For the most part, I feel I am in mid-air flight. I have taken off safely (and proud of that), but I haven’t had many life “landings”. I look forward to those times when I am safety through what life has thrown in my direction and can reflect with integrity and honor.

This I know for sure...

Sunday, June 17, 2007

A Father's Day Surprise

Sitting in the pew on Father’s Day took as much courage as I had left. My initial intention was to stay home, even run away for the day, but I wanted to pay tribute to my own father. During the service, fathers were honored reminding me of what we have lost in earthly terms. As our pastor began his message “What Makes a Man a Great Father?” my state of mind changed from one of sorrow and self-pity to one of gratefulness beyond reason. I was thankful, for I realized that my children and I were blessed to have had a father which met the requirements mentioned in the sermon:

A great father…

…has a relationship with God.

…is willing to obey God.

…directs their family in the way of the Lord.

…has a wise and giving spirit.

…lives in the presence of God’s blessing.

Abraham was referenced as a great example of a Godly father. Pastor Crump explained that though Abraham was a servant, he never was able to actually see all that God had promised him. Some of those blessings came after his death, just as Don’s. Don may not have been on earth to see his son donned with the title of “Prom King”: he may not have been able to see (in temporal terms) his son graduate from high school or hit his first homerun in little league; however, Don’s legacy, just like Abraham’s, will continue to live on through his children.

So I willingly celebrate Father’s Day. I honor my own father for being the Godly beacon to my brothers and me, but I also honor the father of my children for the lasting heritage of love he left for the boys to grasp and claim as their own living legacy. Though Don is not present in the earthly sense, he lives on in the lives of those he touched.

This I know for sure….

Wednesday, June 13, 2007

Divine Providence Via Earthly Forms

In the front yard of the house my husband and I called home for 10 years, sat the most magnificent birch tree you have ever seen. If you know anything about birch trees, you should know that they are a bit finicky, not terribly sturdy, but absolutely breathtaking when in full foliage. They are notable for their distinctive white-bark characteristic and easily identifiable. These trees normally have a short life (in tree years) lasting 15 to 20 years at best. This tree was planted by the original owners of the home and was well past its 15 year life span when we bought the house.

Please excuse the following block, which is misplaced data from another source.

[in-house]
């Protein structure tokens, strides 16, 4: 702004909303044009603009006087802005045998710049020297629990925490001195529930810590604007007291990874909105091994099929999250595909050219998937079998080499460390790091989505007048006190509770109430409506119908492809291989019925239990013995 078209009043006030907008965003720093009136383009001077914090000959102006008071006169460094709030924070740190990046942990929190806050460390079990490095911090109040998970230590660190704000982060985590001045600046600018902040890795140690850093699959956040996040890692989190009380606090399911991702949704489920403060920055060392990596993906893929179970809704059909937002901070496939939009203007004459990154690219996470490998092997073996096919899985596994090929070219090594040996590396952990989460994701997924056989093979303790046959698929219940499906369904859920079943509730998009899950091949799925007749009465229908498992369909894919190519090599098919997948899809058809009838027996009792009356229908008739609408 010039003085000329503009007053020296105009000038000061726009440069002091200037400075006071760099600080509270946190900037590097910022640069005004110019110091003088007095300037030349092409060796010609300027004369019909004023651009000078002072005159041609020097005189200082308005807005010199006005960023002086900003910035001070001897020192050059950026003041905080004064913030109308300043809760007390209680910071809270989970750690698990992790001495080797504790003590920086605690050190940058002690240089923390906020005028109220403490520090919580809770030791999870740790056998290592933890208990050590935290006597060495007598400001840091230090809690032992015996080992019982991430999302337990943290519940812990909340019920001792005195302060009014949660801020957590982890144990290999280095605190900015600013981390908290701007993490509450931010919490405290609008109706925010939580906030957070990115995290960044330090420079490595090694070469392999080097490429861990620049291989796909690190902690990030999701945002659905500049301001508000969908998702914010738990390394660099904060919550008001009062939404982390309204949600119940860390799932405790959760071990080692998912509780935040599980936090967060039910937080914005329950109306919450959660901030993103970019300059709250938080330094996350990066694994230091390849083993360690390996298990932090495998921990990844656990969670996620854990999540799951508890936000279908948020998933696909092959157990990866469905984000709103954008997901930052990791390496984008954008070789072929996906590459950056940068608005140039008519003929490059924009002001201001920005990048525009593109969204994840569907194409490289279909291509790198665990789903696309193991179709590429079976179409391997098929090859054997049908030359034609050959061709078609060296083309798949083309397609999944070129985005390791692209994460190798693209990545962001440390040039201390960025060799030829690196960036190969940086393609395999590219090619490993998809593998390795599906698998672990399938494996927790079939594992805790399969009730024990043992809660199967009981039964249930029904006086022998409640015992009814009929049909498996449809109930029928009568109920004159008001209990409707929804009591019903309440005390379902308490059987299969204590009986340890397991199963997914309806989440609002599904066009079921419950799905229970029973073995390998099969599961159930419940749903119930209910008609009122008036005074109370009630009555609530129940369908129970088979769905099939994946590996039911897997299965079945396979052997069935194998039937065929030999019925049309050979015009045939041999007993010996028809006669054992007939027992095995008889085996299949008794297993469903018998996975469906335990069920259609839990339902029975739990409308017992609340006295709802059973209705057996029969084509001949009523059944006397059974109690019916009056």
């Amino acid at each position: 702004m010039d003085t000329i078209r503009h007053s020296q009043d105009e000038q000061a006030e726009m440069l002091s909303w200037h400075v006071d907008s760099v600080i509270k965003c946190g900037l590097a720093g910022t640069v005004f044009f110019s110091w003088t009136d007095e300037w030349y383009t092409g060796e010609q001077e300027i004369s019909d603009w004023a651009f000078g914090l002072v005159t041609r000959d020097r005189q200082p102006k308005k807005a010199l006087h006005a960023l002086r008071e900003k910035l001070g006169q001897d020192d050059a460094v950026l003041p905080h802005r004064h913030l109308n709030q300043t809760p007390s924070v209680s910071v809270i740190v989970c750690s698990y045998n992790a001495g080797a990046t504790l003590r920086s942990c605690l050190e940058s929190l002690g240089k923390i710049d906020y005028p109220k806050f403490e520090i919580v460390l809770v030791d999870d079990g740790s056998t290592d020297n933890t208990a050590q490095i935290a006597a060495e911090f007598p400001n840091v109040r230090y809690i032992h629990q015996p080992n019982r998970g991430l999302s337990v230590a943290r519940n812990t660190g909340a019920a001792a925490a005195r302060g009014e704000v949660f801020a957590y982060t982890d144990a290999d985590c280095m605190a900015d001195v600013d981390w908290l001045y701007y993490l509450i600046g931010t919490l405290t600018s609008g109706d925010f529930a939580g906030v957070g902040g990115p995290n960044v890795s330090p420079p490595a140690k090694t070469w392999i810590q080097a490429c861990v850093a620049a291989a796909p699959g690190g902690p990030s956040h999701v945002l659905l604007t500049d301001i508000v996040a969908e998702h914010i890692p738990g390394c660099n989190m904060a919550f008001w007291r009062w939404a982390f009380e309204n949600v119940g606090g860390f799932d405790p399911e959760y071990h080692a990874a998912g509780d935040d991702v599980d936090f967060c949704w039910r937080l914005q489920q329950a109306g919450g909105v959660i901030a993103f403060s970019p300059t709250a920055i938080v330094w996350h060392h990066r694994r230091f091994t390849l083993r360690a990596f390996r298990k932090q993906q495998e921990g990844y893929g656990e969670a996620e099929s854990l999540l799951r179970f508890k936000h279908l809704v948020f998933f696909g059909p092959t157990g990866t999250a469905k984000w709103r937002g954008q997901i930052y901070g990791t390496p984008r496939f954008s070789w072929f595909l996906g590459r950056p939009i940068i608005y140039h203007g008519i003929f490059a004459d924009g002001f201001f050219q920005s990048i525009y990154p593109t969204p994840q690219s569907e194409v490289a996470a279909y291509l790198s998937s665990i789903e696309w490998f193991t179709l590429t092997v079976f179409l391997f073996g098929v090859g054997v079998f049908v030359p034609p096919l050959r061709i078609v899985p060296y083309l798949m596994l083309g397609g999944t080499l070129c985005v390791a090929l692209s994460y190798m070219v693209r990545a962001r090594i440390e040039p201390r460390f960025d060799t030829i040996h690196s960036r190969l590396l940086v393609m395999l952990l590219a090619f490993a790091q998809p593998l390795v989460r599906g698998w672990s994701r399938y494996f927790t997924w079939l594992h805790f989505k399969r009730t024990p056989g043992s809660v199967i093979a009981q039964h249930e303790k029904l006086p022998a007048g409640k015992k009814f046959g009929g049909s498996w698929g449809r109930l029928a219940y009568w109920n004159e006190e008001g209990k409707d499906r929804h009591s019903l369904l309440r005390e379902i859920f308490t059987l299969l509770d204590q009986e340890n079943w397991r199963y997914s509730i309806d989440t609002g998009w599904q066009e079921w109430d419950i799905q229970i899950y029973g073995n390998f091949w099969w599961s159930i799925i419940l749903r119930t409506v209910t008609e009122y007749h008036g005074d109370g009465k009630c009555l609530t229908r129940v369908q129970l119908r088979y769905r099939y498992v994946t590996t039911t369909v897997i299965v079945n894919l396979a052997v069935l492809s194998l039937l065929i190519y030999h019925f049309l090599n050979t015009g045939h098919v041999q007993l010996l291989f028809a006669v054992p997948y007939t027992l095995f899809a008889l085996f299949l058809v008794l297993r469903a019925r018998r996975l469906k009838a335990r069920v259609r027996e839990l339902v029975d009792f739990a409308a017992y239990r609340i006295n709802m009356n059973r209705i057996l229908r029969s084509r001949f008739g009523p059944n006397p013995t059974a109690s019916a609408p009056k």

This special tree was one of the reasons we fell in love with the house in the first place. Many of our fondest family memories were photographed in front of this tree. The first day of school, homecoming, prom, school dances, birthdays, and visits by relatives were often chronicled with the birch tree background. Don took tremendous care of the tree pruning it when necessary and supplying the tender loving care such a special tree required.

After selling the house, the new owners apparently had an aversion to anything arborous. All of the grand trees landscaping the yard were relentlessly cut down, including the special birch tree in the front yard. It was heartbreaking to drive by the property and see it stripped of its distinctive backdrop. To be honest I have, most likely, driven by the house for the last time.

Before I continue this story I need to let it be known that I am a believer in divine providence; that Godly intervention does exist in our lives and when it is so blatantly presented to us we should claim it. I am claiming that the God who made me is also present in my everyday life; constantly providing courage and solace via earthly forms. Here is just such an example.

Tonight at my youngest son’s baseball game, I met the previous owners of our new home purchased after Don’s death. We introduced ourselves and began discussing the many life decisions which led to them to selling the house to me, then moving to Canada and now moving back to our small town. I narrated the story of how we came to buy the home from him. I complemented the beautiful landscaping of the yard and how it was a real selling point to us. I also explained the difficulty I experienced driving by our old home without the birch tree and the significance of the tree in our lives. My eldest son was present and mentioned the fact that his favorite part of our new home was the weeping willow tree in the backyard.

I noticed the gentleman getting a bit of a tear in his eye as he paused a moment and then explained, “I have to tell you the story of that weeping willow tree. I just realized that it may very well be the replacement tree for the one you lost.”

As he began his story I sensed that this was a difficult issue for him to discuss, yet he had an urgency to do so. It seems this man and his wife lost a child before they moved to the house I am currently living in. They planted a weeping willow tree in their yard as a remembrance. When they moved they carefully uprooted the tree and replanted it into what is now my backyard. With emotion the man said that he now believes that the weeping willow tree was a replacement for the birch tree we no longer could even visit.